Today, we are at the point that all six central banks of WAMZ have been carrying out a pilot live exercise which began in October 2021 and have been successfully concluded. This, hence, paves the way for commercial bank transactions. In the last few months, two more central and more than 300 major commercial banks have joined the PAPSS network.
In parallel, we signed strategic partnerships that broaden our reach such as COMESA Regional Payment and Settlement System (REPSS) and The Buna platform, the first Arab regional payment system that allows the use of Arab currencies as settlement currencies alongside other international currencies. This is addition to partnering with AfricaNenda which whom we work with to build in-country capability for instant payments, preparing countries to be able to connect to PAPSS for cross border payments.
How many African central banks, switches and commercial banks has PAPSS managed to bring on board so far?
As we speak, our network is composed of eight central banks, seven switches and more than 30 commercial banks. More commercial banks will join soon as they are almost finalised the on-boarding and integration process.
How is this system enabling instant payments across African borders in local currencies?
At its core is an instant payment system built to the highest global standards, and then coupled to the systems of central banks. This forms the settlement layer of PAPSS. This is then coupled to the core systems of commercial banks who will be direct participants on the PAPSS network. On top of this, we layer on other banks, fin-techs and payment service providers as indirect participants. All these components together will create an innovation layer that will propel innovative solutions with the capacity to scale across the continent. Altogether, it is designed to ensure instant payments for goods and services between African jurisdictions, payments are initiated and settled in the local currencies of initiators and beneficiaries effectively eliminating the need for third (hard) currencies to consummate trades within our region.
Is PAPSS the solution to the disconnected and fragmented nature of payment and settlement systems that have long impeded intra-African trade?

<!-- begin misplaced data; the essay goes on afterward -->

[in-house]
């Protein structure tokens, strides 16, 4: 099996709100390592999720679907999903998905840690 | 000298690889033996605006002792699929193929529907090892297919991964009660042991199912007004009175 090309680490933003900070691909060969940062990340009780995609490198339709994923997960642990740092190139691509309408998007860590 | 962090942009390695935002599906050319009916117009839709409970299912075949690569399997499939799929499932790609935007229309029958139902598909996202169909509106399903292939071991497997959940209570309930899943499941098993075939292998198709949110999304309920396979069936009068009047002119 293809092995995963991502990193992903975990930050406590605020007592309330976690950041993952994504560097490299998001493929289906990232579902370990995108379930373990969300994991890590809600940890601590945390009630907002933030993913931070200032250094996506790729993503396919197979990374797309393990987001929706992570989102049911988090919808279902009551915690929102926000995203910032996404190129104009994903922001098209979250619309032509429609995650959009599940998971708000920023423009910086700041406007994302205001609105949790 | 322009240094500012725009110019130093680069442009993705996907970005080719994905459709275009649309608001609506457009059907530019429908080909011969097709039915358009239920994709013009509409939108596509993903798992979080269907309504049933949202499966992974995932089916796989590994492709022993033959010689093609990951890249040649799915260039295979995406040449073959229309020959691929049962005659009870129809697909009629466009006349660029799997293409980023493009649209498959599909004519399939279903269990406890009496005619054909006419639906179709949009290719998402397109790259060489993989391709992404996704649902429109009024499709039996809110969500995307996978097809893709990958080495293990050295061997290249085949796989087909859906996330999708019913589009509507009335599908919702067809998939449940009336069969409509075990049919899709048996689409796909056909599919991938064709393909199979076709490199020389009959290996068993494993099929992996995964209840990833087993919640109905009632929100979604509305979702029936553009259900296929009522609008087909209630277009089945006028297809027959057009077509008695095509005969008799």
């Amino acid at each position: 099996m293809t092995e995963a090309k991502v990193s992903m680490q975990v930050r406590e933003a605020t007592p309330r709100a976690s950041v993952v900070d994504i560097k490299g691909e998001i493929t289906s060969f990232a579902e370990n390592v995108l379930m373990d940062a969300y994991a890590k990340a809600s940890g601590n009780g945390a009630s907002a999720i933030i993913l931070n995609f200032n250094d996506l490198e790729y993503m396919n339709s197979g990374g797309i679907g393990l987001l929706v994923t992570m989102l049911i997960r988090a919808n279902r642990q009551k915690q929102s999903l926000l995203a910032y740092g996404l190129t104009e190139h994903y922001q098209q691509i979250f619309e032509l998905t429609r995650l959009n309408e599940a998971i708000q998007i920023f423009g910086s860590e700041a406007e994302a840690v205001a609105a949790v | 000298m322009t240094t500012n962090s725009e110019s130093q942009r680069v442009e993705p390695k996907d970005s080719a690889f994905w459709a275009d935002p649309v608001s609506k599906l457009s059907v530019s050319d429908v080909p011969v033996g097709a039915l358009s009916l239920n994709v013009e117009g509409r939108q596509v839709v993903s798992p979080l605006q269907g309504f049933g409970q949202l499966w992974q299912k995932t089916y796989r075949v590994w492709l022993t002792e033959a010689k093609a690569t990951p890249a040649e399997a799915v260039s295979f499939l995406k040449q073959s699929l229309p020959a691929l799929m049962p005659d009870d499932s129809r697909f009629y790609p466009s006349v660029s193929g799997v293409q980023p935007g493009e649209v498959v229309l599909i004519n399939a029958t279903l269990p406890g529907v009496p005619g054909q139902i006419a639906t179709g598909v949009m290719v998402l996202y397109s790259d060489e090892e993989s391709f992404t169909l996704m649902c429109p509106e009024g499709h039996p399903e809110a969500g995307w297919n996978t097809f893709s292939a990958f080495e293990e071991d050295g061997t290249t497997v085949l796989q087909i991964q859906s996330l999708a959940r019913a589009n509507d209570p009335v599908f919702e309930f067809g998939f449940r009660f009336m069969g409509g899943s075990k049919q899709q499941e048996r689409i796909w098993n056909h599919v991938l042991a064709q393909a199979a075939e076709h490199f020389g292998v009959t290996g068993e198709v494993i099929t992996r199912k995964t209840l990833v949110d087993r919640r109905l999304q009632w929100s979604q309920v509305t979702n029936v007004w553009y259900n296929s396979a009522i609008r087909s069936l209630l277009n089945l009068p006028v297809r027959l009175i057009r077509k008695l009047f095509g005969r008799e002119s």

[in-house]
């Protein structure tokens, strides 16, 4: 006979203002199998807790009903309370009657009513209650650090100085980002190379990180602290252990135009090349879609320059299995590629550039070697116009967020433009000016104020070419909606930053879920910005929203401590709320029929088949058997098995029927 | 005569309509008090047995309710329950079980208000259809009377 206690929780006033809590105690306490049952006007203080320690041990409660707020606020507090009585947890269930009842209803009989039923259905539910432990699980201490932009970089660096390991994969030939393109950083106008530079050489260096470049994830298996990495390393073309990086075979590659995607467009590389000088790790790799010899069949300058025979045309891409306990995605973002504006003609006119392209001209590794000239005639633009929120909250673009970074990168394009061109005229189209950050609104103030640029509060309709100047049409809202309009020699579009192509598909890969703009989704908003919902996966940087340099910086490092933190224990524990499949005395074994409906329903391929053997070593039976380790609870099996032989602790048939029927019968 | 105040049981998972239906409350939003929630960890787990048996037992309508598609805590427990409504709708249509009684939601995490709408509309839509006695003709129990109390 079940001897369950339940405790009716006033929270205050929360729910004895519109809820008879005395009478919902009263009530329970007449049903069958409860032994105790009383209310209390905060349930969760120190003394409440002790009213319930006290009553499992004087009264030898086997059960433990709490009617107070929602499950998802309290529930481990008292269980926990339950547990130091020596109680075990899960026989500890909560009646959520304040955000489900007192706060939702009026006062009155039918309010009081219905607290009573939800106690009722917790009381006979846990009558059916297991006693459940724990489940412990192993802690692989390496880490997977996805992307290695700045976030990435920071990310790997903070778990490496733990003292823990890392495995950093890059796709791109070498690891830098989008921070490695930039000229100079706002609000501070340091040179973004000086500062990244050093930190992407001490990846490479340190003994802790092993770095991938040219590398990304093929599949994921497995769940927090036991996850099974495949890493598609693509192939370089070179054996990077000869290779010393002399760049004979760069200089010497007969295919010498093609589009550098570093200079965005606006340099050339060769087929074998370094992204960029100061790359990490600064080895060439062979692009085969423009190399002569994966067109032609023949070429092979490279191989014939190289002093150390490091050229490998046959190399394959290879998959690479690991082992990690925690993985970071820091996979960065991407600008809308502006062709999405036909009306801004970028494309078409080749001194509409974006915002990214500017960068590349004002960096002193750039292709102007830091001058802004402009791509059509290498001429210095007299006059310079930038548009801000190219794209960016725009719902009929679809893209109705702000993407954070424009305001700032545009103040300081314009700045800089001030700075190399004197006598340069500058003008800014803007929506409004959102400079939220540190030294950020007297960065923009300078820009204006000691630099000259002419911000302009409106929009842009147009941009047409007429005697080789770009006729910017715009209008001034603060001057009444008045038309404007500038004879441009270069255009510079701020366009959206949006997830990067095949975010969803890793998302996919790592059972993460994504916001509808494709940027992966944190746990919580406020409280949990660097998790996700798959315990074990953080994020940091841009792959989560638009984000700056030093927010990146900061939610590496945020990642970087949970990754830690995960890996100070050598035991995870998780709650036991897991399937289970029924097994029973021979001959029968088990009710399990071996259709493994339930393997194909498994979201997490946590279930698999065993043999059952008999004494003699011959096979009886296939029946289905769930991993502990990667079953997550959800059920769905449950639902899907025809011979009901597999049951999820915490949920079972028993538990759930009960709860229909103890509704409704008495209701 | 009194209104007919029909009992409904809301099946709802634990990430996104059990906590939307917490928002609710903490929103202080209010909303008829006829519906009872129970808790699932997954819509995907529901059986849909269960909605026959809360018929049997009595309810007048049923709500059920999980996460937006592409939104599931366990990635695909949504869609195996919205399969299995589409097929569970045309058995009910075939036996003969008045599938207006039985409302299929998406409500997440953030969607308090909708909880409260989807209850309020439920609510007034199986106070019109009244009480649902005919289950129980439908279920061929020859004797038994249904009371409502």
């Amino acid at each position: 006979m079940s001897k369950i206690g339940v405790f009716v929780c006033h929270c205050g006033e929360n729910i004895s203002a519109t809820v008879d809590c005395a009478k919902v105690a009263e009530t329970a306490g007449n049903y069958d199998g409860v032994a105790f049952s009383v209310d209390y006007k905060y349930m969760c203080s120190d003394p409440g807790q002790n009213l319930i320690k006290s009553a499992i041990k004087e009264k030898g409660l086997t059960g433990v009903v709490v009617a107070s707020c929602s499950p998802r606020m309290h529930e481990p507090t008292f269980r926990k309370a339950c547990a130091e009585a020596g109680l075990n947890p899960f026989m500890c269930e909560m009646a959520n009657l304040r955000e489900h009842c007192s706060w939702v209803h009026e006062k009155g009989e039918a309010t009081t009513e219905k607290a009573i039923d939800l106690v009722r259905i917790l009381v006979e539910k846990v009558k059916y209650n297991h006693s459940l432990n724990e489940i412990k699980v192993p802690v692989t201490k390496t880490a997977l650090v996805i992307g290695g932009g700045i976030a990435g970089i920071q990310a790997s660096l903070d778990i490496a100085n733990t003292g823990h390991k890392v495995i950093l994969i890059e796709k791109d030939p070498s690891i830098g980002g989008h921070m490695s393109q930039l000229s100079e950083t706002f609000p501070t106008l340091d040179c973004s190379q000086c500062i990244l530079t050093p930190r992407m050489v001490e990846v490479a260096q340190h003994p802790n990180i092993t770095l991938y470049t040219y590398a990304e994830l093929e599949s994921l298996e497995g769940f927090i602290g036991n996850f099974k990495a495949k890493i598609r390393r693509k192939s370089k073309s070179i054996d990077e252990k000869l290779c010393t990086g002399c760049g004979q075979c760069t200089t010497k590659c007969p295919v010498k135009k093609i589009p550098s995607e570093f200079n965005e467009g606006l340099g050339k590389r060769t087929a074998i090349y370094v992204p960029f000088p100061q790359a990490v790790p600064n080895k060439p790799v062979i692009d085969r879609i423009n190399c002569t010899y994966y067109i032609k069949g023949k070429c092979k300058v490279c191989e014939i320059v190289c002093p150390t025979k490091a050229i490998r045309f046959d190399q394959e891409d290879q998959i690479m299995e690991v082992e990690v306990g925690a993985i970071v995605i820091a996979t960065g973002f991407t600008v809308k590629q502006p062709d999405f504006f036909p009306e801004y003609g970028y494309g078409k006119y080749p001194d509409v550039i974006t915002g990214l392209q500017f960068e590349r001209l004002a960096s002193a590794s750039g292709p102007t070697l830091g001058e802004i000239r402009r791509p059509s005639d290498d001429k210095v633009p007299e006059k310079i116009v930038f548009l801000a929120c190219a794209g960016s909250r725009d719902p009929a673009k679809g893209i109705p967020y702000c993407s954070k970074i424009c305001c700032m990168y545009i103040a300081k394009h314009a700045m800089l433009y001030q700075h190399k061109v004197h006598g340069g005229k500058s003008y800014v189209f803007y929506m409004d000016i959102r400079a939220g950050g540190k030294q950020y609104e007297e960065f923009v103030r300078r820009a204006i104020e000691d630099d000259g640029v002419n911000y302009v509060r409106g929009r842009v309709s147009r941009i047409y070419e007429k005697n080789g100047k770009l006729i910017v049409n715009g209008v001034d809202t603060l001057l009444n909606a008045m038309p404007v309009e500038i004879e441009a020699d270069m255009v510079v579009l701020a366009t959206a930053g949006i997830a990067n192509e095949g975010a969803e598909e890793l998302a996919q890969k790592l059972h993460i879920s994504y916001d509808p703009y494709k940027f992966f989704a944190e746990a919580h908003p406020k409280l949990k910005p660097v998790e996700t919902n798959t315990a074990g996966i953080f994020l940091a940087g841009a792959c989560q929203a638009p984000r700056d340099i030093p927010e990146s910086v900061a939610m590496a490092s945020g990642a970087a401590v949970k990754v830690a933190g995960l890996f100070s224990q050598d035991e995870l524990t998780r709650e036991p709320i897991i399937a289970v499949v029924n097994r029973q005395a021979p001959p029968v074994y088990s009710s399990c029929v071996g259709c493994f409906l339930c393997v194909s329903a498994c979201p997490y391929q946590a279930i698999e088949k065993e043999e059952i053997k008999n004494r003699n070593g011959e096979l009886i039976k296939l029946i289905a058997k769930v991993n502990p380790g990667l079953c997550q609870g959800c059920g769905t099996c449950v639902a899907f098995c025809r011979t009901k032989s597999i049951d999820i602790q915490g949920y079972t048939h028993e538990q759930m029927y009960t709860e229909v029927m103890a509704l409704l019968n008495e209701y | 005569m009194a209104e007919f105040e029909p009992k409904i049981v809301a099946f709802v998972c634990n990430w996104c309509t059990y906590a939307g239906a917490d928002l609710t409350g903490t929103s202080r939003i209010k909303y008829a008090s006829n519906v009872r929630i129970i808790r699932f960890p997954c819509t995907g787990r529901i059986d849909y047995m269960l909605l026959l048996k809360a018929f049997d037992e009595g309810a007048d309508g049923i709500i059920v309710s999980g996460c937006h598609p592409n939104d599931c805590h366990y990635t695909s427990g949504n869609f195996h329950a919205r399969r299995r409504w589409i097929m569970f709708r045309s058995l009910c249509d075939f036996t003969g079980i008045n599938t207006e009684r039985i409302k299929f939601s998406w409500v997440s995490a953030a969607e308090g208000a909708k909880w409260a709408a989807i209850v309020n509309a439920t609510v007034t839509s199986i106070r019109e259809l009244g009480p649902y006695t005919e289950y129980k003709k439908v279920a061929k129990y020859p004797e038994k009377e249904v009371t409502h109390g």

Payment infrastructures have existed at both national and sub-regional levels for a while. These systems, however, lack interoperability. Fragmented national and regional payment systems cannot stimulate pan-African economic development and intra-African trade at the pace required to significantly increase the percentage of trade amongst African countries. While these national and regional payment systems have made a good start, bringing about significant modernisation within their jurisdictions, it is paramount that we now integrate all of Africa financially to hasten the pace of economic growth in the continent.
PAPSS will be the enabling infrastructure to spur the growth of intra-African trade and commerce, with the active participation of central banks, financial institutions, regional economic communities, private sectors, and other stakeholders.
Is PAPSS well positioned to deliver harmonisation across the continent through its comprehensive legal, regulatory and operational framework?
PAPSS would not interfere in national jurisdictional rules set by central banks, though we agree that standards are important, and a minimum is required to ensure the payments system can run smoothly. PAPSS, the Association of African Central Banks, and the AfCFTA Secretariat will work together to harmonise some standards and rules to facilitate the continent-wide implementation of the project.
How much is Africa saving annually in payment transaction costs through this platform?
Once it begins to operate at scale, PAPSS should save Africa countries an estimated $5b annually in payment transaction costs, while it plays an increasingly significant role in accelerating the continent’s transactions underpinning the operationalisation of AfCFTA.